Family of the late Iraklis Roussos get landmark legal victory in the NT

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A landmark decision in the Northern Territory Supreme Court for the family of a Darwin builder with asbestos-related lung cancer will pave the way for hundreds of Australians to seek justice.

Leading dust diseases lawyers Maurice Blackburn brought the case against former asbestos product manufacturer Amaca on behalf of the estate of the late Iraklis Roussos.

The Roussos family’s construction business was responsible for much of the development of Darwin, and integral to rebuilding the community after the devastation of Cyclone Tracy.

In a decision published on May 13, the NT Supreme Court found that although Mr Roussos was a smoker, the asbestos he was exposed to through decades of building work materially contributed to his lung cancer.

The court awarded the estate more than $329,000 in damages and interest.

Jonathan Walsh, principal lawyer at Maurice Blackburn, described the outcome as vindication for the family’s brave fight against Amaca.

northern territory supreme court iraklis roussos
A landmark decision in the Northern Territory Supreme Court for the family of a Darwin builder with asbestos-related lung cancer will pave the way for hundreds of Australians to seek justice.

“This is a landmark decision for all asbestos victims, but especially those who have asbestos-related lung cancer,” Mr Walsh said.

“This decision makes it clear that asbestos and smoke caused Iraklis Roussos’ cancer and death. The defendant tried to blame our client on his smoking alone, but the court agreed that the asbestos exposure made a material contribution to his lung cancer.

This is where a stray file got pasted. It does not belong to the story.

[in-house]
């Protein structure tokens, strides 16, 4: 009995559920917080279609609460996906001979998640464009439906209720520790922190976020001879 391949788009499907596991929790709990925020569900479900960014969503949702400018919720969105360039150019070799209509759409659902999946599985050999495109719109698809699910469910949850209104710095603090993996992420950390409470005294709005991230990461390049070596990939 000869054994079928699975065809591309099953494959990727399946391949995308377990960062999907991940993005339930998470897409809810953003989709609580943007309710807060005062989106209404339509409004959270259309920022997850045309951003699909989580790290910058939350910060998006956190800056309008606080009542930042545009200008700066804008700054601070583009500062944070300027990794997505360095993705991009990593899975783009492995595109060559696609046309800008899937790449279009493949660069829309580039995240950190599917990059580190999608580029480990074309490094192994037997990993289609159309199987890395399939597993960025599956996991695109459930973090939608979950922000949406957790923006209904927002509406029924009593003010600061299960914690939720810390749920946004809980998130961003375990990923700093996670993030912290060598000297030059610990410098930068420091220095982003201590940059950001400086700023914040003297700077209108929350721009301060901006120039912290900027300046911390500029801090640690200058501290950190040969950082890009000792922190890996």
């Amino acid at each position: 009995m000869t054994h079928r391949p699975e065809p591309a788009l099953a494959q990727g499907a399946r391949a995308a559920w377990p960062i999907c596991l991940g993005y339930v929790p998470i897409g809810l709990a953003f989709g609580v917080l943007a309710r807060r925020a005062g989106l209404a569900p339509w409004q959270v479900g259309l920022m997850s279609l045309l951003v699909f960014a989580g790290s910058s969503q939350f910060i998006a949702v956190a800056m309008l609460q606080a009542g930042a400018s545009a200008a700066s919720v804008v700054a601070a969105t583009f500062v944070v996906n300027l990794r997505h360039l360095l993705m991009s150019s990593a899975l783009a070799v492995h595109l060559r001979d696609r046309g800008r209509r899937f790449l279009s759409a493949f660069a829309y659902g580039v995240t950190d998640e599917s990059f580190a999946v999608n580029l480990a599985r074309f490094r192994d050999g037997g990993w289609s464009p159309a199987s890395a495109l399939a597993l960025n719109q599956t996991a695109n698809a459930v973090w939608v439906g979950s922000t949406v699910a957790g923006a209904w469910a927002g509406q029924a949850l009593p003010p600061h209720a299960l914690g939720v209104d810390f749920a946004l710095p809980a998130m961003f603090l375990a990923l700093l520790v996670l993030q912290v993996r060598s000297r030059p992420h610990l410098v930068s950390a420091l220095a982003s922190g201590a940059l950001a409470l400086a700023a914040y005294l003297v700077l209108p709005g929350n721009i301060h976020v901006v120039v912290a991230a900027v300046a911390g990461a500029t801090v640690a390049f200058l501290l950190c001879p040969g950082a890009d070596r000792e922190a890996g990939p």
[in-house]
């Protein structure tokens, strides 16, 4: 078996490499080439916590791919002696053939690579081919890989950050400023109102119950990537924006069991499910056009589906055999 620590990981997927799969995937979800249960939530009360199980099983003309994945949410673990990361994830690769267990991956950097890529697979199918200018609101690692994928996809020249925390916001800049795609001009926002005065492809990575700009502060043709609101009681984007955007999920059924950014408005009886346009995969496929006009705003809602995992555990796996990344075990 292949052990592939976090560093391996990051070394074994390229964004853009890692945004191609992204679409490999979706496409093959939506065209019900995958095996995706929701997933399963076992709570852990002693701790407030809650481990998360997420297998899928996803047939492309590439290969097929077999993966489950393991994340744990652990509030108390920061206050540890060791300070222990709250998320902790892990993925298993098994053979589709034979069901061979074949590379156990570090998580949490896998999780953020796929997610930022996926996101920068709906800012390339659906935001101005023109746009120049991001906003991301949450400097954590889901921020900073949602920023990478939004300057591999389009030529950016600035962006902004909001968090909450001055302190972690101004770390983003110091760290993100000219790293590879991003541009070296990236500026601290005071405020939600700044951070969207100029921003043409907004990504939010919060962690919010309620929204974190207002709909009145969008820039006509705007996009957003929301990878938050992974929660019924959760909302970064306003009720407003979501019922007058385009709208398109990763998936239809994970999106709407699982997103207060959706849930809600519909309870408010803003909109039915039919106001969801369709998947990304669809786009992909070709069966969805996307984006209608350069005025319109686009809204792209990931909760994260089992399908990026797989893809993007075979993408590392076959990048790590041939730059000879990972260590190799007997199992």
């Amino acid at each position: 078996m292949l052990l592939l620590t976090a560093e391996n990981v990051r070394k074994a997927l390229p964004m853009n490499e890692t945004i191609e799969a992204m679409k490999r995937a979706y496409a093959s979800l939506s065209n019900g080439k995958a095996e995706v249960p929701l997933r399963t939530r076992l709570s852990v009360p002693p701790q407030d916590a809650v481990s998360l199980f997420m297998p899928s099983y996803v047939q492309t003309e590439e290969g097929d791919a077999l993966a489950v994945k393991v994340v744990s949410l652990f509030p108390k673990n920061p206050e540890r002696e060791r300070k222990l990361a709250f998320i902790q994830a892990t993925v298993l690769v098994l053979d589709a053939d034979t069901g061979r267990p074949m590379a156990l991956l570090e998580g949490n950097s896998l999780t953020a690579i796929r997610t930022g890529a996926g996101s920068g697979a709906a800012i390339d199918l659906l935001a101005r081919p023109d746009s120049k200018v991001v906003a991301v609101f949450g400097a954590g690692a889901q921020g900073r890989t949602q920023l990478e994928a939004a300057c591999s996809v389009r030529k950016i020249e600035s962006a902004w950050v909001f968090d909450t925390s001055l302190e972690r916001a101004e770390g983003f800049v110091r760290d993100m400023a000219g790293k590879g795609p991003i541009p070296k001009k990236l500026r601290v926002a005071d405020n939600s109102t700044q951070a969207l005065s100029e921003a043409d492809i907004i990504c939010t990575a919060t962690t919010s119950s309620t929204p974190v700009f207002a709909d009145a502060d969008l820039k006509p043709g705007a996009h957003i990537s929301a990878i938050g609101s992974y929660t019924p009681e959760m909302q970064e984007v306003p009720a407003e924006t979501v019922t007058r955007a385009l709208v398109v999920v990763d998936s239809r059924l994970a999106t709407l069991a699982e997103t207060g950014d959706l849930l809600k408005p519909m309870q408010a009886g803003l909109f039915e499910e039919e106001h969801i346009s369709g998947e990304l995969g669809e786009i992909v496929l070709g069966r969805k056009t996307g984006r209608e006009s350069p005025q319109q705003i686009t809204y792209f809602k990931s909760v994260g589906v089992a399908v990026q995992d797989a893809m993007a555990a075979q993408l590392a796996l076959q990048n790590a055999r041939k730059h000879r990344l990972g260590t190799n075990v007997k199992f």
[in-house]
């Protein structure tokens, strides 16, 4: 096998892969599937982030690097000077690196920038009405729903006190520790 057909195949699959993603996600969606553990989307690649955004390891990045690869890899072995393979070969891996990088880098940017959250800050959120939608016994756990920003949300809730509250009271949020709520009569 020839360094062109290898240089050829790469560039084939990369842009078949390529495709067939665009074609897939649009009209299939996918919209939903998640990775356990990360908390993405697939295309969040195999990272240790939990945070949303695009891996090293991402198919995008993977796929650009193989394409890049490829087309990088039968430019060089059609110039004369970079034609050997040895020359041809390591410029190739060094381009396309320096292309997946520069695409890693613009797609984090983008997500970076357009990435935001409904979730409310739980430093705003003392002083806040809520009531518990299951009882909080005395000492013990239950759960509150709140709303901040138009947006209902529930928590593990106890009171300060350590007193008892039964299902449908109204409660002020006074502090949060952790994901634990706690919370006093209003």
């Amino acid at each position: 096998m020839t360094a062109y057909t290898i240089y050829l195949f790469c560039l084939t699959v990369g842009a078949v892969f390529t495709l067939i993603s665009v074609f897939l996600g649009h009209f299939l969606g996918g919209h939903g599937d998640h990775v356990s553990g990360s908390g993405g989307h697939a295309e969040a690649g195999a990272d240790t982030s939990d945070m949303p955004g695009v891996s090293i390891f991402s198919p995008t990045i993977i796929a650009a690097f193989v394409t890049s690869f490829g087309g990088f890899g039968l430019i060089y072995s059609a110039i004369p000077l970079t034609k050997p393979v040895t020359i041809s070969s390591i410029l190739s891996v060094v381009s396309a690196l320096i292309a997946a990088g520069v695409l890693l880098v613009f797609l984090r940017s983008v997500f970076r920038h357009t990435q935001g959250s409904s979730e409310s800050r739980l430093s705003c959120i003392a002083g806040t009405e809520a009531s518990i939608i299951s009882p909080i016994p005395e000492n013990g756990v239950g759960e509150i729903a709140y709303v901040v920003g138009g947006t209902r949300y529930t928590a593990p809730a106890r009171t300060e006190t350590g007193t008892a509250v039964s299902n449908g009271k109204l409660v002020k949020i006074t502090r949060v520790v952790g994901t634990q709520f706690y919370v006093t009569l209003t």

“The evidence also showed that people who smoke and have exposure to asbestos are 100 times more likely to develop lung cancer, compared with someone who was exposed to just one of the risk factors.”

Mr Walsh said a previous High Court decision in 2010 had made it difficult for people with asbestos-related lung cancer to pursue compensation damages for their disease.

In that decision (Amaca Pty Ltd v Ellis), a plaintiff with lung cancer failed to mount sufficient medical evidence to prove their asbestos exposure materially contributed to their disease in light of their parallel smoking history.

“This week’s decision for the Roussos family sets a new precedent for these kinds of cases, and opens up opportunities for others who have similarly suffered as a result of asbestos exposure,” Mr Walsh said.

“Three times as many people are diagnosed with asbestos-related cancer than mesothelioma in Australia, yet very few of these are brought as legal claims.

“This significant victory brings renewed hope for access to justice for Australians suffering with diseases caused by asbestos exposure.”

Source: Maurice Blackburn.

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